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    Something else to keep in mind is our state helicopters have FLIR and the state class we took the instructor said one of the best signaling devices he has found when they fly at night is the sparks from a ferro rod. So keep that in mind if you need rescuing and a helicopter flies over. He may have FLIR. Another thing is the light from your cell phone is better than nothing.
     
  12. Jeff Randall

    Jeff Randall ESEE Knives / Randall's Adventure & Training Staff Member

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    This. That's why everyone (including ground pounders for SAR) need basic survival skills. In fact, I rank basic survival skills as important (if not more) than most other SAR skills. Rescuers can easily become victims. We're teaching a survival class this fall for for a mountain SAR team and also teaching it during a week long advanced MSAR class we're helping teach in a couple of weeks. Students think they're coming for all the technical stuff but at night when they get through with the technical skills Patrick is will be putting them through survival skills.
     
  13. Sam

    Sam Member

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    Bushman you can pick up a 406 plb now in Canada for about 300 bucks anadian now. Mec has one for 300.00
     
  14. Bushman5

    Bushman5 Member

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    ah good to know. I was on the aviation gear sites.

    still a massive outlay. going to have to save up for a few months, possibly buy in the fall.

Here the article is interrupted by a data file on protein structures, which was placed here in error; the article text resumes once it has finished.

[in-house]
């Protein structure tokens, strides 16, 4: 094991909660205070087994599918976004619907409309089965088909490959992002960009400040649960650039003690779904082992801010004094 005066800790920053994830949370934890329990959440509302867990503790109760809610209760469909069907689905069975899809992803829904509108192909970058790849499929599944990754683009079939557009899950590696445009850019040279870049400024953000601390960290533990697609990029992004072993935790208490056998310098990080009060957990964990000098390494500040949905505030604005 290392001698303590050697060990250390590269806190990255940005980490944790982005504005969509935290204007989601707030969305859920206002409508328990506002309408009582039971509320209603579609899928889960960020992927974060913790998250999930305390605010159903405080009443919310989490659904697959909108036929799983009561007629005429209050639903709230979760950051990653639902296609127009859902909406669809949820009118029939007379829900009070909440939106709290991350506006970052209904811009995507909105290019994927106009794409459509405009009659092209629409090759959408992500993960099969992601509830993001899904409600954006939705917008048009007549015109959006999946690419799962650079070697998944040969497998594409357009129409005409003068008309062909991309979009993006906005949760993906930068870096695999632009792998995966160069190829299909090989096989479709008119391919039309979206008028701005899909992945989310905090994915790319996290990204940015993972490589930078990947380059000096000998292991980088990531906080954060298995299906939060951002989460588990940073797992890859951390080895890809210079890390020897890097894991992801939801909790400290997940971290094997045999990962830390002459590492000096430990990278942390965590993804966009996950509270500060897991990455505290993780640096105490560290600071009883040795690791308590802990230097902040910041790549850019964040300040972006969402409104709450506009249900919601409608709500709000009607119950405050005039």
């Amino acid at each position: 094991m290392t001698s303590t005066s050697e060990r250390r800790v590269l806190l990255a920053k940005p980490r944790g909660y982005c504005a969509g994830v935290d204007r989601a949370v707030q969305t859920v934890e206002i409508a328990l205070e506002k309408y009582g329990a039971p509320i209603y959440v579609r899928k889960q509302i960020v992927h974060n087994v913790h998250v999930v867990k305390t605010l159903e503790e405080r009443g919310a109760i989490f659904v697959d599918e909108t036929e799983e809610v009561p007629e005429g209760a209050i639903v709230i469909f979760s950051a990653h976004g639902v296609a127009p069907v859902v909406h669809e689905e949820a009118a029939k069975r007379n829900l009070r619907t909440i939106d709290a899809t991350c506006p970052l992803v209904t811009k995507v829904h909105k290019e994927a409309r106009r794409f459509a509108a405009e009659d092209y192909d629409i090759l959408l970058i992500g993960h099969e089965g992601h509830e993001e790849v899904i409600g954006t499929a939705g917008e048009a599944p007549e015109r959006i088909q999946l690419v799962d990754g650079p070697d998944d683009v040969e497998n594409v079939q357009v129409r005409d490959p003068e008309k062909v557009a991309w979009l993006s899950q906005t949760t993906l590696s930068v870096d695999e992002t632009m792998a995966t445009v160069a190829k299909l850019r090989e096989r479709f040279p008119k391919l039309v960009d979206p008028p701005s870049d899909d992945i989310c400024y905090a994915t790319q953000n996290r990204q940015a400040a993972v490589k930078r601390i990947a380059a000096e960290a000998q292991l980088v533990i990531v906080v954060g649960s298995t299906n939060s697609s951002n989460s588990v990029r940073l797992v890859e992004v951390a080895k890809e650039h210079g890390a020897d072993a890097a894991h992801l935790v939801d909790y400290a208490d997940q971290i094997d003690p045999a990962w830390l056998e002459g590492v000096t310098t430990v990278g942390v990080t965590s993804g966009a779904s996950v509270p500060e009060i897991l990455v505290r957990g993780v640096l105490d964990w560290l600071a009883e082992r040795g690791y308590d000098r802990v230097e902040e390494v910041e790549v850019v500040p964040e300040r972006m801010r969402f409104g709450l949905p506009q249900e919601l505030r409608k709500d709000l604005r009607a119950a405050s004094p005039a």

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  15. Jeff Randall

    Jeff Randall ESEE Knives / Randall's Adventure & Training Staff Member

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    Another thing is some SAR teams will wait until morning to do the rescue if it's not life and death. Many times they get the call and then set the resources in motion (such as sending someone out to act as radio relay in bad terrain) then move rescuers in the next morning. So, you may get a response to shelter in place until they can get to you under safer conditions. Bottom line is if you are going out, then carry signaling devices but also carry basic survival gear. Always.
     
  16. Neilsen

    Neilsen Member

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    I carried a Delorme Inreach. It was pricey per month for the subscription but gave me piece of mind when I had guests with me. Like Bushman5 said, it’s sometimes hard to get a satellite when your out in the mountains. For the most part it was nice to have, worked well especially when using the app on your smartphone.